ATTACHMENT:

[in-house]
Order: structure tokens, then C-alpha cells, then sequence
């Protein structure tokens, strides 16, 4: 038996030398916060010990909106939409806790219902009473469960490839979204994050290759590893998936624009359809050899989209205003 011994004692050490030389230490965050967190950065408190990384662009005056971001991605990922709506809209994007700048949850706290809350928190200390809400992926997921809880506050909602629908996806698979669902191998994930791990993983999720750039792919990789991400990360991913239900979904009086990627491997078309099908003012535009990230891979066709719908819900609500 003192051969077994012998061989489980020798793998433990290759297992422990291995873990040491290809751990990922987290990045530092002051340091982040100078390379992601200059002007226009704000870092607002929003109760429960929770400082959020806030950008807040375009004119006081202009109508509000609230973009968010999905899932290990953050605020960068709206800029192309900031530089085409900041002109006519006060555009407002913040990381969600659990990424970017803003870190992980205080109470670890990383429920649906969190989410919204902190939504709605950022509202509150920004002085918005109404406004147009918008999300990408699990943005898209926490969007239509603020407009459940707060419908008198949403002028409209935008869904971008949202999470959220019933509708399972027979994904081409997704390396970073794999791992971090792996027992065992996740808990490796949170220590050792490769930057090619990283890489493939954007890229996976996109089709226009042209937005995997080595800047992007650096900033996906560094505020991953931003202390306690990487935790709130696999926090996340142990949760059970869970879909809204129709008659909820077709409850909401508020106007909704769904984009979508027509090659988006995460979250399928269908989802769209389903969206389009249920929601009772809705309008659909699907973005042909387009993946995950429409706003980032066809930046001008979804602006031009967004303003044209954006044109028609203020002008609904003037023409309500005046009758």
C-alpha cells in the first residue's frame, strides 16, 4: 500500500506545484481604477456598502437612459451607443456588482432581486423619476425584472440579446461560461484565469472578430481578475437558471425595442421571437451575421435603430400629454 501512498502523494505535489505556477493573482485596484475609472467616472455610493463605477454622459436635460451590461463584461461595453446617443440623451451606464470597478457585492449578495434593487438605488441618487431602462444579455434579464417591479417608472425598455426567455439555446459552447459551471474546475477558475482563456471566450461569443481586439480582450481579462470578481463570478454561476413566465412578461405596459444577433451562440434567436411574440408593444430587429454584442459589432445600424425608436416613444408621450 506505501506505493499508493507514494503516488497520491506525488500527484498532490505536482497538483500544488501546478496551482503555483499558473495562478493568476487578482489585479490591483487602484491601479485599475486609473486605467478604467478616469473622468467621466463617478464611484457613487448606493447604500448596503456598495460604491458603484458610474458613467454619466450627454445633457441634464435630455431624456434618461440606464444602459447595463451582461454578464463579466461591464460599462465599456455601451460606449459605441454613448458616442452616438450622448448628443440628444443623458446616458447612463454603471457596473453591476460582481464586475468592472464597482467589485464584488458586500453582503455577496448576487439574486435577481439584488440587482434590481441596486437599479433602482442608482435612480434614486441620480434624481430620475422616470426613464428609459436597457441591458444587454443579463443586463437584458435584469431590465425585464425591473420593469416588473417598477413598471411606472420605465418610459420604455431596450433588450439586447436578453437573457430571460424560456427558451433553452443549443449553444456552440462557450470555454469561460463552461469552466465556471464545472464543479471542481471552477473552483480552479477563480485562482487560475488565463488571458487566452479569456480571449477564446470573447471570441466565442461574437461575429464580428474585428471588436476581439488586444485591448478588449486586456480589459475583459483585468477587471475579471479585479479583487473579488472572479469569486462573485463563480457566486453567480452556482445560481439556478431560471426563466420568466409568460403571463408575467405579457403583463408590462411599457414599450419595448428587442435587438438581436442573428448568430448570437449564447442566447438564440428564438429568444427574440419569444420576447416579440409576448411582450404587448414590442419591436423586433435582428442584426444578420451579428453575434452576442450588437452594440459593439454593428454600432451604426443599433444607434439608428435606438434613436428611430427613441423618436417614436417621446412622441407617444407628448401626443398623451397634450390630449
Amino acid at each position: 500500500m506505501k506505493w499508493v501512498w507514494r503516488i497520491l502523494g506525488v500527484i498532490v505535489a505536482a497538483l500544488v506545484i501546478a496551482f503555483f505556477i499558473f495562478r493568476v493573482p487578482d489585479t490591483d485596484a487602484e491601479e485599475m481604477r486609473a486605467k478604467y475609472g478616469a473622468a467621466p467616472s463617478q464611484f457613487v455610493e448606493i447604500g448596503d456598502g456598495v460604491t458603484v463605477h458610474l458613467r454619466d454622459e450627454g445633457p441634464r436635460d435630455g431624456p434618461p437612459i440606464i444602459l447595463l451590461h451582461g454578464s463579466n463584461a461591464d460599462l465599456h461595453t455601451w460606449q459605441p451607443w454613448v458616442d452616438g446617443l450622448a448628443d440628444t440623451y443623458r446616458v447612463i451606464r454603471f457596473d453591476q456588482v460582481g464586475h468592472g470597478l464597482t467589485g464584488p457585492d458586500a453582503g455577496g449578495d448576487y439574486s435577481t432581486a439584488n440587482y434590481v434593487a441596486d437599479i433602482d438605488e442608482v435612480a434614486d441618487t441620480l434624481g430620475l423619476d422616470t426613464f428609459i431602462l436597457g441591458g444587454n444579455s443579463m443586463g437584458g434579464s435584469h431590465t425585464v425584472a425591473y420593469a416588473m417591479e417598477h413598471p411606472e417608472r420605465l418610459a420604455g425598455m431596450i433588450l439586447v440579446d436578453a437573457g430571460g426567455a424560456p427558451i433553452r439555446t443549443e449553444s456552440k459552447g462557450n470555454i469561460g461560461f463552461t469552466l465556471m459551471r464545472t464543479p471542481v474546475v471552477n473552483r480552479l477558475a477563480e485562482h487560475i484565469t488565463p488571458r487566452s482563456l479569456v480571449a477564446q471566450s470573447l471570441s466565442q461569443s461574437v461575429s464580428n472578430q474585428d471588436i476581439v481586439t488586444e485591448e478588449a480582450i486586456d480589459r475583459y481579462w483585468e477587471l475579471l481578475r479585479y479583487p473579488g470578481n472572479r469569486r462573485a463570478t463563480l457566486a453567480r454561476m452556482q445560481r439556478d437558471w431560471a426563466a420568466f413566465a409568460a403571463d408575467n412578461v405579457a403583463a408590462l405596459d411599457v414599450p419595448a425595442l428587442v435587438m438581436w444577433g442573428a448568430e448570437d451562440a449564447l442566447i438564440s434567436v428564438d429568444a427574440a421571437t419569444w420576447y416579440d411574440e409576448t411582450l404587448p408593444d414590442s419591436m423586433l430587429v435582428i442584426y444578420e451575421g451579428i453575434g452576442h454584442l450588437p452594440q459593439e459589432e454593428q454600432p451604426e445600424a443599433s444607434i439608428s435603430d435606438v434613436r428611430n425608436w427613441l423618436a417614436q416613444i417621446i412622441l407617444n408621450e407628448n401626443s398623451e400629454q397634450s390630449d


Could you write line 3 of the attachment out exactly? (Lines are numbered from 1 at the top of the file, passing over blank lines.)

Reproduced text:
């Protein structure tokens, strides 16, 4: 038996030398916060010990909106939409806790219902009473469960490839979204994050290759590893998936624009359809050899989209205003 011994004692050490030389230490965050967190950065408190990384662009005056971001991605990922709506809209994007700048949850706290809350928190200390809400992926997921809880506050909602629908996806698979669902191998994930791990993983999720750039792919990789991400990360991913239900979904009086990627491997078309099908003012535009990230891979066709719908819900609500 003192051969077994012998061989489980020798793998433990290759297992422990291995873990040491290809751990990922987290990045530092002051340091982040100078390379992601200059002007226009704000870092607002929003109760429960929770400082959020806030950008807040375009004119006081202009109508509000609230973009968010999905899932290990953050605020960068709206800029192309900031530089085409900041002109006519006060555009407002913040990381969600659990990424970017803003870190992980205080109470670890990383429920649906969190989410919204902190939504709605950022509202509150920004002085918005109404406004147009918008999300990408699990943005898209926490969007239509603020407009459940707060419908008198949403002028409209935008869904971008949202999470959220019933509708399972027979994904081409997704390396970073794999791992971090792996027992065992996740808990490796949170220590050792490769930057090619990283890489493939954007890229996976996109089709226009042209937005995997080595800047992007650096900033996906560094505020991953931003202390306690990487935790709130696999926090996340142990949760059970869970879909809204129709008659909820077709409850909401508020106007909704769904984009979508027509090659988006995460979250399928269908989802769209389903969206389009249920929601009772809705309008659909699907973005042909387009993946995950429409706003980032066809930046001008979804602006031009967004303003044209954006044109028609203020002008609904003037023409309500005046009758």